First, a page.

Depending on what generation you belong to, the term “improvisational dance” may conjure up images of beatniks grooving to the beat of bongos in a darkened coffeehouse or the black-clad Dieter gyrating to techno pop in a Sprockets sketch on “Saturday Night Live”.
But today, scientists are testing whether people with dementia can be helped by using improvisational dance – a classic type of dance that involves creating and executing movements spontaneously rather than with choreographed steps.
Thanks to a $1.5 million grant from the National Institutes of Health, researchers at Wake Forest Baptist Medical Center and Wake Forest University will team up to conduct a three-year clinical trial to determine if this type of movement can improve gait and balance problems associated with cognitive impairment and memory loss, as well as improve quality of life issues, such as apathy and depression.
The study is led by Christina E. Hugenschmidt, Ph.D., assistant professor of gerontology and geriatric medicine at Wake Forest Baptist, and Christina T. Soriano, M.F.A., associate professor of dance at Wake Forest University.
“Cognitive impairment and memory loss are among the main symptoms that bring older adults into the doctor’s office, but there are a lot of secondary symptoms that go along with them that really affect quality of life not only for the person with dementia, but also for their caregiver,” Hugenschmidt said.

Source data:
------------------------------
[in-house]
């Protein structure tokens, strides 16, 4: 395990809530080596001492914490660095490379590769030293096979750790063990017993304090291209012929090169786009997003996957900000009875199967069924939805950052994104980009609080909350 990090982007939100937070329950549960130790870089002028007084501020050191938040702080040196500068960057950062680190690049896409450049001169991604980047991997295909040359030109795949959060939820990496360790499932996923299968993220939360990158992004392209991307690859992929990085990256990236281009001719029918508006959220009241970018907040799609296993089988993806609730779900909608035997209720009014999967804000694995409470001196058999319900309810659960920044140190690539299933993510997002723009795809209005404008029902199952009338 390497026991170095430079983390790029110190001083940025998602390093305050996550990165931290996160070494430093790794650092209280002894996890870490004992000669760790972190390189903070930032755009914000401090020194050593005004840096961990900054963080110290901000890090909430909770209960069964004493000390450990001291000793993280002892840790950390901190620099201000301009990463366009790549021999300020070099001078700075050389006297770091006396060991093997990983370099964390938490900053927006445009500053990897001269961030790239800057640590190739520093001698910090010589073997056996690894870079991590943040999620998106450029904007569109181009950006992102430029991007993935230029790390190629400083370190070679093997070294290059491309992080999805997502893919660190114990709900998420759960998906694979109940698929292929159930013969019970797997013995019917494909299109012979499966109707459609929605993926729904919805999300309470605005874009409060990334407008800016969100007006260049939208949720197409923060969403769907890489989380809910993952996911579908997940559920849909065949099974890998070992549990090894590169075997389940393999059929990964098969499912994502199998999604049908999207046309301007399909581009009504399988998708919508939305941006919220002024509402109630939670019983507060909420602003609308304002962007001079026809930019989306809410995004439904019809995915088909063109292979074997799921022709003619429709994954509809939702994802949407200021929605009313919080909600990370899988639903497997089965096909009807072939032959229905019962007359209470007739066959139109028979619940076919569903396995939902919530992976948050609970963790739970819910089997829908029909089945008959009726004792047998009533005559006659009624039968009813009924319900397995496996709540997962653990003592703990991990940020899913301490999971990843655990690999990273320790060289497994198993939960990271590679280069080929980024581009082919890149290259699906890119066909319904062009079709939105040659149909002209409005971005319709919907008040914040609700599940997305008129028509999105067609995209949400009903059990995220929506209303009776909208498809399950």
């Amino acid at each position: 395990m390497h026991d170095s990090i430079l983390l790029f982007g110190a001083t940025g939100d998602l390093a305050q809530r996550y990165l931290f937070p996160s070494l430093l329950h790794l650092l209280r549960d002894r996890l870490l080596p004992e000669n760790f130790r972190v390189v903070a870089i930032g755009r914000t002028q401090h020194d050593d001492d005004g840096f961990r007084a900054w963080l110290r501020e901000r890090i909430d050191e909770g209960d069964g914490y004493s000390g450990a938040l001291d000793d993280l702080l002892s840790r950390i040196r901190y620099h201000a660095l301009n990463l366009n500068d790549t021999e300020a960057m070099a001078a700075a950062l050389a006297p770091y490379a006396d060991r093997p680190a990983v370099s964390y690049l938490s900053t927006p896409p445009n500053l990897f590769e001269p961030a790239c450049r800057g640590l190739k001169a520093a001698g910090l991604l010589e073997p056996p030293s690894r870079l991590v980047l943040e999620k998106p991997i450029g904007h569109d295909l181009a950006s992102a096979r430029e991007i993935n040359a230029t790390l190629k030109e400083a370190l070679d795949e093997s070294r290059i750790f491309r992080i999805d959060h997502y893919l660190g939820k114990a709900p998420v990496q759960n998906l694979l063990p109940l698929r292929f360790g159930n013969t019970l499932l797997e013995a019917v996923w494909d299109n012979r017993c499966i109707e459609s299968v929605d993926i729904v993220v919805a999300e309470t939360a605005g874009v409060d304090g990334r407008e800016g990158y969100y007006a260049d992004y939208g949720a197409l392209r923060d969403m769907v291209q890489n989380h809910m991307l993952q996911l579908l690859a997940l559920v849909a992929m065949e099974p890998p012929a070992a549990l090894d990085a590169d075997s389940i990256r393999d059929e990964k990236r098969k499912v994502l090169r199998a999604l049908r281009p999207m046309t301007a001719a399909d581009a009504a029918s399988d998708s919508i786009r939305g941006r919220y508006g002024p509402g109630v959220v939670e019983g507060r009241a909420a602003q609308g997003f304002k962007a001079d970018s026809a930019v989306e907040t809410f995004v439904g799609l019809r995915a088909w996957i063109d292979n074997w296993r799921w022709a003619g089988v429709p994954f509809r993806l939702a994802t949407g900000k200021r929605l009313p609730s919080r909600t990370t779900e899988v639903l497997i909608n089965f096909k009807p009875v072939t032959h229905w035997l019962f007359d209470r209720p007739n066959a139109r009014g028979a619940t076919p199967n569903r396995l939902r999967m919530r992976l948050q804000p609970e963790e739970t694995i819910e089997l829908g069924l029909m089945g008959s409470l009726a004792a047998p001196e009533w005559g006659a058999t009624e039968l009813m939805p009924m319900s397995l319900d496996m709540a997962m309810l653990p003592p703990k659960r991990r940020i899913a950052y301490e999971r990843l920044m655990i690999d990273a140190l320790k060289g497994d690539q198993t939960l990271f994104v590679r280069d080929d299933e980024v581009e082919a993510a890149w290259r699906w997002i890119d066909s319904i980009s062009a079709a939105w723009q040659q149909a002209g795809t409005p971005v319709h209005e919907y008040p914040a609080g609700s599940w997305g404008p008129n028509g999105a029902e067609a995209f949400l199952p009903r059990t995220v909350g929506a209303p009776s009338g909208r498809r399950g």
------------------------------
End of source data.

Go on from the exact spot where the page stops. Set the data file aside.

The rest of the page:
“In addition, changes in gait and balance can result in falls, which is one of main reasons people with cognitive impairment are admitted to the hospital.”
The study is based on findings from an earlier pilot study funded by Blue Cross Blue Shield through a wellness initiative at Wake Forest Baptist. In that small study, Soriano and Hugenschmidt examined how improvisational movement could improve gait, balance and quality of life in people with early-stage memory loss, and how those improvements correlated with changes in associated brain networks.
“Our research has indicated that improvisational movement encourages creative approaches to problem solving and improved balance, mobility and overall physical confidence,” Soriano said.
In this current study, each participant will be enrolled in a 12-week program and randomly assigned to one of four groups: dance with social engagement, dance only, social engagement or no contact. The researchers hope to learn how dance affects different body systems, and to determine whether the movement aspect or the social engagement aspect – or both – affect quality of life in people with dementia.
“This isn’t partner dancing so it is not dependent on remembering steps,” Hugenschmidt said. “Caregivers also will be involved, but mostly as a way to interact with each other in a fun way rather than providing care.”
For information on how to join the study, contact Phyllis Babcock at 336-713-8542.
Marguerite Beck: email@example.com, 336-716-2415